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Google Founder Eric Schmidt Calls Apple Music "Elitist" as Opposed to "Democratic"

by William Hoffman   Sep 15, 2015 21:49 PM EDT

In an op-ed for the BBC, Google founder and Alphabet Chairman Eric Schmidt had some harsh words directed at Apple Music's tactics to pursue human curated playlists, calling the approach "elitist" (as opposed to Google's own "Democratic" approach).

In the op-ed, he discusses research in artificial intelligence and makes predictions for how our world will be changed by the technology, claiming that machine learning will be a vital component to our lives.

"To give just one example: a decade ago, to launch a digital music service, you probably would have enlisted a handful of elite tastemakers to pick the hottest new music," he writes in the piece. "Today, you're much better off building a smart system that can learn from the real world - what actual listeners are most likely to like next - and help you predict who and where the next Adele might be."

These jabs are clearly directed at Apple Music and their approach to steaming music that includes both human curated playlists and algorithmic music picks. Beats 1 has been one of the most buzzed about features of the service with DJs Zane Lowe, Ebro Darden and Julie Adenuga personally selecting music from all over the world for listeners 24/7.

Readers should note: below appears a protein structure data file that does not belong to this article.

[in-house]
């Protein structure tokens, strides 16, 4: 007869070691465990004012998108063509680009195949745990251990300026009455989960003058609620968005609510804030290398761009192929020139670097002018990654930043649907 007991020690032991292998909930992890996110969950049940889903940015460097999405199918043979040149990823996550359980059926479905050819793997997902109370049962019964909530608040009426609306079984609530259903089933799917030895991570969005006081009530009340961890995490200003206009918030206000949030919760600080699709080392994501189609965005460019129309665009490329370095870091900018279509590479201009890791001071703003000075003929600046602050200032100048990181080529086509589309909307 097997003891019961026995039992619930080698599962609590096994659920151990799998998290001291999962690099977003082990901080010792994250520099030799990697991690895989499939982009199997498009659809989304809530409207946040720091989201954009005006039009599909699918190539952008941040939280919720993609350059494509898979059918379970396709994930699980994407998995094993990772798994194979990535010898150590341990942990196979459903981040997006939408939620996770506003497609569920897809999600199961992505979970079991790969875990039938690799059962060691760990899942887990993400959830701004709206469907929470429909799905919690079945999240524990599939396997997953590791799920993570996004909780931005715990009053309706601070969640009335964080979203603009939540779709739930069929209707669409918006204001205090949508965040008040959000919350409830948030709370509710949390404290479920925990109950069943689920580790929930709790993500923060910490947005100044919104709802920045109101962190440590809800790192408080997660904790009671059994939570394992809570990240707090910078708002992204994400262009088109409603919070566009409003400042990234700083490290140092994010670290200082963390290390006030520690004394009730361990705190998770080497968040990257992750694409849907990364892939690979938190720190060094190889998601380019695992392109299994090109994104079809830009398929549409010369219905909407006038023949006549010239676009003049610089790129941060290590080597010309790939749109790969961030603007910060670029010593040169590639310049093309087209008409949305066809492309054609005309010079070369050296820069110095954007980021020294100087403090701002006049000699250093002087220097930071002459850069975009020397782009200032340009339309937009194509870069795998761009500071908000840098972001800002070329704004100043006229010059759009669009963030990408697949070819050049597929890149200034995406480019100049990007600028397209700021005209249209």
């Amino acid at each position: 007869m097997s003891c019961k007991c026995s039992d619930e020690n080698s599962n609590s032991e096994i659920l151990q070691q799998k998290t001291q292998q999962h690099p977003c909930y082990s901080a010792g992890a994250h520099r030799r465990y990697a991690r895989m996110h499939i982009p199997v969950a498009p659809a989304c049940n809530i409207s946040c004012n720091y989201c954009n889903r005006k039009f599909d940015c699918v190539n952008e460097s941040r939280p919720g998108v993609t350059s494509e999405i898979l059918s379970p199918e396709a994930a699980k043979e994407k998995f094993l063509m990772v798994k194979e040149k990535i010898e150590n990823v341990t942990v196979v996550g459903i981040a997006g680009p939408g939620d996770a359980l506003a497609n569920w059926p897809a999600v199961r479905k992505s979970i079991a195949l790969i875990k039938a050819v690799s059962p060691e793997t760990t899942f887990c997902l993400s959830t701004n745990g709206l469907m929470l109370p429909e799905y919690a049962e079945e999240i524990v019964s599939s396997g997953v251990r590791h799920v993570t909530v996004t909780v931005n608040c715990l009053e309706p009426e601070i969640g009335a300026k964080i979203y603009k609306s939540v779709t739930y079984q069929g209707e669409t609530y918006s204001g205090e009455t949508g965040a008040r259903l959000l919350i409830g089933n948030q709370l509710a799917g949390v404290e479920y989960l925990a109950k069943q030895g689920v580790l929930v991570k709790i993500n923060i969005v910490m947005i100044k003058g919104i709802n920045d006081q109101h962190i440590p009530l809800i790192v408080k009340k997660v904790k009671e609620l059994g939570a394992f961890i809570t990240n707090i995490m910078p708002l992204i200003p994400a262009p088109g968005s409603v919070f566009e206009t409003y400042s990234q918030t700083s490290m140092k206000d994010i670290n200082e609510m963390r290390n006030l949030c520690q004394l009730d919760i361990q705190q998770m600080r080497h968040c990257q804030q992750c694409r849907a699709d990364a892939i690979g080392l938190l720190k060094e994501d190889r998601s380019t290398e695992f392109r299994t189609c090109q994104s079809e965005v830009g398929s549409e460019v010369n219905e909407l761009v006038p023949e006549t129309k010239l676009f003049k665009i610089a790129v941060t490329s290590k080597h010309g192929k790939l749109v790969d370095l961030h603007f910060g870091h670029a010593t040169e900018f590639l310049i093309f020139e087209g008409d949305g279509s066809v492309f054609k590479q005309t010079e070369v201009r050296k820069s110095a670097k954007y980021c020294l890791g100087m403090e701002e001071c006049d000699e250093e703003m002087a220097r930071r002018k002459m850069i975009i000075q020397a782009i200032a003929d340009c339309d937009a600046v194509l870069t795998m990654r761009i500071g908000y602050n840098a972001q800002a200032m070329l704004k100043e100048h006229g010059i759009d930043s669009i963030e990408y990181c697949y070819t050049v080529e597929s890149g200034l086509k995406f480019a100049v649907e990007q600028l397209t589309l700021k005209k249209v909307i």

Schmidt also claims Google's way is far more "democratic" and less "elitist" than Apple's service. He said Google's algorithms allow for a star to be born from our collective tastes rather than the opinions of a select few.

Spotify has also gained a lot of popularity through its taste making abilities relying more on first and third party playlists gathering songs for popular lists such as Spotify's Discovery Weekly playlist and Sean Parker's personal picks. However, Billboard recently uncovered that these playlists often take money from labels to promote their artist's songs -- an old radio crime known as payola.

These comments are especially important now as Google plans on rolling out two new subscription services for YouTube, still the biggest music streaming service in the world. How the company will combine those algorithms into YouTube Music Key and Google Play Music will have a great impact on the company's future in music streaming.

The question still remains -- which is better? Will robots come to know our collective taste and push the next undiscovered hit to the top of the charts or should we rely on the individual opinions of a few established tastemakers? As the streaming music wars continue, we'll see which customers prefer.

Watch a promotional clip for Beats 1 below that will give you a taste for how program operates.

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